Time. I think a lot about time, and not just because it’s the name of the news organization I work for. Like most working people, I find time–or the lack of it–an eternal frustration, an unwinnable battle, the bane of my harried existence. My every day is a race against the clock that I never, ever seem to win.
This is hardly a lonesome complaint. According to the Families and Work Institute‘s National Study of the Changing Workforce, 55% of employees say they don’t have enough time for themselves, 63% don’t have enough time for their spouses or partners, and 67% don’t have enough time for their children.
It’s also not a new complaint. I bet our ancestors returned home from hunting boar and gathering nuts and carped about how little time they had to paint epic battle scenes on their cave walls. The difference is that the boss of boar hunting and head of nut gathering probably told them to shut their traps–or no survival for you.
Today’s workers are still demanding control over their time. Difference is, today’s bosses are listening.
I’ve been reading a report issued today called “When Work Works,” produced jointly by the Alfred P. Sloan Foundation, Families and Work Institute, Institute for a Competitive Workforce and the Twiga Foundation. Those organizations set out to find and award the employers who employed the most creative and most effective ways to give their workers flexibility. The report is a detailed and highly readable look at those methods and policies. I think every boss and HR operative should troll it for ideas.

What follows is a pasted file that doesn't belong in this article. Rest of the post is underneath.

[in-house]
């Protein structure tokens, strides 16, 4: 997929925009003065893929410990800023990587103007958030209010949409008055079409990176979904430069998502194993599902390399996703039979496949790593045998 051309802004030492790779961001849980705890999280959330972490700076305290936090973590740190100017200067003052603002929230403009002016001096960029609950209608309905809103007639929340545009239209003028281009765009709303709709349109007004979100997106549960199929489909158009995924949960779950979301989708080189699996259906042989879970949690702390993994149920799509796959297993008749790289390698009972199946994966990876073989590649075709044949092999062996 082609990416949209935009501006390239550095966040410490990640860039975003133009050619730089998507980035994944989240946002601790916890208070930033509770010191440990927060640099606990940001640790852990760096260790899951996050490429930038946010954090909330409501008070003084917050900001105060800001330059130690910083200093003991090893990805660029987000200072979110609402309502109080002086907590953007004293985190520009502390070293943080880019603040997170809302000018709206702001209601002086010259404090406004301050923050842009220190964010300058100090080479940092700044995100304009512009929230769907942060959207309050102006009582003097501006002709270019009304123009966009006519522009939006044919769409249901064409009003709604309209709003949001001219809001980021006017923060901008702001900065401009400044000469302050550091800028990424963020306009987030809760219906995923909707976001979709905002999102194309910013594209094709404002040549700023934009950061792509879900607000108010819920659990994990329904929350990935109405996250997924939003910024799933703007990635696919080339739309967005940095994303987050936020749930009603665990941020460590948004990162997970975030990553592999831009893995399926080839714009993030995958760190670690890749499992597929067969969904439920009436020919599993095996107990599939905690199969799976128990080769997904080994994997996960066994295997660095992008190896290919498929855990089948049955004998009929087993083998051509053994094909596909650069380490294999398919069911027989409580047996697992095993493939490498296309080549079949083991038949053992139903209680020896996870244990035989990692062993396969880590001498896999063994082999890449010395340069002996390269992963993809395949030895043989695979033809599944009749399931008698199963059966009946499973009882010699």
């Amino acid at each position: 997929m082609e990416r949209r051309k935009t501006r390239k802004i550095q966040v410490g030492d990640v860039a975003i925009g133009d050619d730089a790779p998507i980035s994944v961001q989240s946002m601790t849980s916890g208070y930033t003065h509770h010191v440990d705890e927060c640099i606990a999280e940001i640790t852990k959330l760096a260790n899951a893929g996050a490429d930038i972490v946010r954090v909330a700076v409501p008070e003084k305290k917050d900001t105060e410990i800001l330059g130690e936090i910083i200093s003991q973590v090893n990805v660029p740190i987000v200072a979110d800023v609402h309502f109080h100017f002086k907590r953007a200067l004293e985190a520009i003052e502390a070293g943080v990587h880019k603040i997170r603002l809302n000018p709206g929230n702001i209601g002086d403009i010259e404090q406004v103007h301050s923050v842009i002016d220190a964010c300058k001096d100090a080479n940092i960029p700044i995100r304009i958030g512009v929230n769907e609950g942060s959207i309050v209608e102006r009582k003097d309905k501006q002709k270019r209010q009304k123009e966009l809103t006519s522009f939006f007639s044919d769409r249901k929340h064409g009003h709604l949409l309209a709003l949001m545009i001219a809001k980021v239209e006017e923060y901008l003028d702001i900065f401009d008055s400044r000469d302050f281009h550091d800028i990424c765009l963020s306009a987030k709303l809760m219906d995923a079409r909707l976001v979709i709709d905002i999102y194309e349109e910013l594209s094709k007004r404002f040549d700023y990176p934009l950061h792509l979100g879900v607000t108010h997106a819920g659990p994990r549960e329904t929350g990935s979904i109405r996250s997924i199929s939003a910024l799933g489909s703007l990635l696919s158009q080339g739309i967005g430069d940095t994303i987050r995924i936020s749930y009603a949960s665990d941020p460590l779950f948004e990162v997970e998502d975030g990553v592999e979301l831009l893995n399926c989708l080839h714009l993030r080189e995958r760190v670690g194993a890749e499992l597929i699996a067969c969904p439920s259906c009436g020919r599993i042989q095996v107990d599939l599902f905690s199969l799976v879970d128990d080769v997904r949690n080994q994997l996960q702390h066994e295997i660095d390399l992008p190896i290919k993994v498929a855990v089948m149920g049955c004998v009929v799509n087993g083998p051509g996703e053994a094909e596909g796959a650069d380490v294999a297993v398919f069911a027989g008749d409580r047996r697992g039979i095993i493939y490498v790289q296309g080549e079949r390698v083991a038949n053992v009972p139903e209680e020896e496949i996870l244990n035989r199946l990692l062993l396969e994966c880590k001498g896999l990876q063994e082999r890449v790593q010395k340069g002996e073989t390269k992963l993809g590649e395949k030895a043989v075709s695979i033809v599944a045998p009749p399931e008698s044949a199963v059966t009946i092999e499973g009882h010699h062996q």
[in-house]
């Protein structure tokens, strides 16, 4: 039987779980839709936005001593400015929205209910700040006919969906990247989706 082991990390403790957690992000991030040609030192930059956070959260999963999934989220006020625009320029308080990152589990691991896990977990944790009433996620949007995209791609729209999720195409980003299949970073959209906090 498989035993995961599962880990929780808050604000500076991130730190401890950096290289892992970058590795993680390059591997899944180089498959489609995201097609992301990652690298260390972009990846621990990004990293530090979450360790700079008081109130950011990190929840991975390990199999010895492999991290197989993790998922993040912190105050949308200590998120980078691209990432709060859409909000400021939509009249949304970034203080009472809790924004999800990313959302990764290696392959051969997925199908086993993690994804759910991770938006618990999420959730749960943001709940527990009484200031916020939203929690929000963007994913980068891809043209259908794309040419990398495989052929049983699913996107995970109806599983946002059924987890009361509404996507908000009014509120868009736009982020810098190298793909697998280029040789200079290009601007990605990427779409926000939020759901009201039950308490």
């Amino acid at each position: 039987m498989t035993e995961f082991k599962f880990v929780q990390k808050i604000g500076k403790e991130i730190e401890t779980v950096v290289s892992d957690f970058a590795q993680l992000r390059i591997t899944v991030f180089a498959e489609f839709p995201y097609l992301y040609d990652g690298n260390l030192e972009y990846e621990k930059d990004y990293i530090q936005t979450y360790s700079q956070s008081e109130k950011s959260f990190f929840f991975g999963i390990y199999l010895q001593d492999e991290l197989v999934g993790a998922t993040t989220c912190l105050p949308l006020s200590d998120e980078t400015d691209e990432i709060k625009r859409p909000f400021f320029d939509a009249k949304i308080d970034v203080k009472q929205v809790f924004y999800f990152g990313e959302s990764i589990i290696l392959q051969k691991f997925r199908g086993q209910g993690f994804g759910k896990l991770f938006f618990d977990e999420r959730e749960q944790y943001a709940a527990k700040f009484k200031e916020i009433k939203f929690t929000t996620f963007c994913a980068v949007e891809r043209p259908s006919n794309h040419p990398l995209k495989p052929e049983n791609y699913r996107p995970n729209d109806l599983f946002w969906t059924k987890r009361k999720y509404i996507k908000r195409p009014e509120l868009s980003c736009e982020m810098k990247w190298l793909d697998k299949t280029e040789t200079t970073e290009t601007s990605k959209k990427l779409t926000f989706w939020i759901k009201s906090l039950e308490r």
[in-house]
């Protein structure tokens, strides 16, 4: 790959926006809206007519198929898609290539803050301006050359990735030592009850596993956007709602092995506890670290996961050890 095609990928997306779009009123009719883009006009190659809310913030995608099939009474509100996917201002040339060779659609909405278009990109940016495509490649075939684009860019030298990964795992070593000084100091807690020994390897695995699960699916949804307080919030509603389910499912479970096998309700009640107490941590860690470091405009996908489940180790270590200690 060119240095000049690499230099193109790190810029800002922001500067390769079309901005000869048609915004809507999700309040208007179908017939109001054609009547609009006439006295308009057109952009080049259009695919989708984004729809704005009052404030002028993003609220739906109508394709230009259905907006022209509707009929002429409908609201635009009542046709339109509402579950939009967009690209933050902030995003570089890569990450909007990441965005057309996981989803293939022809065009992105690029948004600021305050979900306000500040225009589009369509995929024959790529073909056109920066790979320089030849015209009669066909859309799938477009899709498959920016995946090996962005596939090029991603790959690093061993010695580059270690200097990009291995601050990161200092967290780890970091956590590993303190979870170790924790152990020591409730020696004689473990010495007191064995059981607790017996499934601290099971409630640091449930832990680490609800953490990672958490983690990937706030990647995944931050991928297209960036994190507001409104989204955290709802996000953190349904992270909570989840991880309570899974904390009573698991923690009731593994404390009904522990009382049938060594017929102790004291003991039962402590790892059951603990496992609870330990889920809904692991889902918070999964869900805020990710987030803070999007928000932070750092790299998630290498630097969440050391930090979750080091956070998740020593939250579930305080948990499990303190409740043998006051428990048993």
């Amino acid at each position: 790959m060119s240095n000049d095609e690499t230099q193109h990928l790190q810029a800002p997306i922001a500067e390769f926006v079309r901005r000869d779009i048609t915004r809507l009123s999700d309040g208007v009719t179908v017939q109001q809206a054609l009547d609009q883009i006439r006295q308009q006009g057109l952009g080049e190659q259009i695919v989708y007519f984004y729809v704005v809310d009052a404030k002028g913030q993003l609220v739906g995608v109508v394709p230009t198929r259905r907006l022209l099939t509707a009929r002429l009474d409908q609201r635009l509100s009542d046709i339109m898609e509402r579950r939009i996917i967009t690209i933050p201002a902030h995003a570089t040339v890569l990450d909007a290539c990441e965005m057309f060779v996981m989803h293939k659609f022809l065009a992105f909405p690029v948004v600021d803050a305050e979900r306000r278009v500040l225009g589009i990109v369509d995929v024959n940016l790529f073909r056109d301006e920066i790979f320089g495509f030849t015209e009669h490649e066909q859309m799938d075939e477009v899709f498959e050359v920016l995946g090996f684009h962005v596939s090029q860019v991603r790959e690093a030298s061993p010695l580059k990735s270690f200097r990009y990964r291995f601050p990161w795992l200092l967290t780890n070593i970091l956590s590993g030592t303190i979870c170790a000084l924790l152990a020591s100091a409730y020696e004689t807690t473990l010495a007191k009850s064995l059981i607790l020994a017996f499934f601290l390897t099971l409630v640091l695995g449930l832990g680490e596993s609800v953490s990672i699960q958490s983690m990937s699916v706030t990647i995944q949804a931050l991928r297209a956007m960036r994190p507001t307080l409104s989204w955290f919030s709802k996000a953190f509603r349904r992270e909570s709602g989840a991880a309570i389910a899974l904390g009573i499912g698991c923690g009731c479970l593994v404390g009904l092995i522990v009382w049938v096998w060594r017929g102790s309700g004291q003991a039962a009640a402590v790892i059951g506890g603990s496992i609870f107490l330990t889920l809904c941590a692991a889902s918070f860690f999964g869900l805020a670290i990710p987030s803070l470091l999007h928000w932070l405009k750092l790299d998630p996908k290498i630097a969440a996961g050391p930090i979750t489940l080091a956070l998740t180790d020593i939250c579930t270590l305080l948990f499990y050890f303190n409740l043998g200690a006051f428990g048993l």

Check out First Tennessee Bank. The report specifically cites a branch in Chattanooga with 157 employees, “virtually all” of whom have taken advantage of some of the bank’s flex-time allowances, including unpaid leaves of up to 16 weeks and flexible scheduling for tellers. One key practice is an annual survey the bank administers to all of its workers, asking them to rate their managers for their “adherence to the flexibility guidelines.” That way, a supervisor knows that if she insists a team member skip his niece’s wedding to finish a project in time, she’s going to hear about it from her boss.
Why are employers becoming more sensitive to workers’ need for flexibility now? One reason, I think, is that some of them–the evolved ones–can read the demographic writing on the wall. The National Study of the Changing Workforce also found that:
• In 1977, 38% of the workforce was over 40; today, it’s 56%.
• Women make up nearly half of the wage and salaried workforce.
• More households include dual-earner couples: 78% today, vs. 66% in 1977.
Meantime, the pressures of the 24/7 workplace are mounting. As a result:
• 39% of employees are not fully engaged in their jobs.
• 54% are less than fully satisfied with their jobs.
• 38% are somewhat or very likely to make a concerted effort to find a new job in the coming year.
When it comes to time, I think what we want most is to feel fully engaged in whatever we’re doing at the moment–be it designing a pie chart or singing in the church choir. By giving us a little more control over how we spend our time, companies go a long way toward ensuring we’re not timing our exits.